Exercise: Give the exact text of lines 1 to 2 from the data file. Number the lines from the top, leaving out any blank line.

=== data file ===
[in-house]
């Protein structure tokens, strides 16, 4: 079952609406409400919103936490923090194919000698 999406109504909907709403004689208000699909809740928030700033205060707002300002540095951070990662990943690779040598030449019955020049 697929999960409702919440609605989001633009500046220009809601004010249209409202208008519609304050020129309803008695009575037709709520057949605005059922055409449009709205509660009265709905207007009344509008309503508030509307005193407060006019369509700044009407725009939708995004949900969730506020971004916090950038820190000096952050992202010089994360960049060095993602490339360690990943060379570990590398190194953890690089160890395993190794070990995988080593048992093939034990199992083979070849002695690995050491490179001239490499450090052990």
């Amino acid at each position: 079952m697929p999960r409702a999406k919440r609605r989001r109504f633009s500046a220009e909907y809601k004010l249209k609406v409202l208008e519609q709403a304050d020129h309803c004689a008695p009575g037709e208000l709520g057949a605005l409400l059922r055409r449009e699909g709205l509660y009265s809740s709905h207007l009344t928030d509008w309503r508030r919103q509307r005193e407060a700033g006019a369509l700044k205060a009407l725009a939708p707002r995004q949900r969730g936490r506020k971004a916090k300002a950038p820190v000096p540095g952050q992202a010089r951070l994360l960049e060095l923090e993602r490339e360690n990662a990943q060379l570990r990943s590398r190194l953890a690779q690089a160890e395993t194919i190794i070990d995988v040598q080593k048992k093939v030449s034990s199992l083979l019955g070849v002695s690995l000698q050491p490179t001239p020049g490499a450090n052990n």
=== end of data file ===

[in-house]
């Protein structure tokens, strides 16, 4: 079952609406409400919103936490923090194919000698 999406109504909907709403004689208000699909809740928030700033205060707002300002540095951070990662990943690779040598030449019955020049 697929999960409702919440609605989001633009500046220009809601004010249209409202208008519609304050020129309803008695009575037709709520057949605005059922055409449009709205509660009265709905207007009344509008309503508030509307005193407060006019369509700044009407725009939708995004949900969730506020971004916090950038820190000096952050992202010089994360960049060095993602490339360690990943060379570990590398190194953890690089160890395993190794070990995988080593048992093939034990199992083979070849002695690995050491490179001239490499450090052990």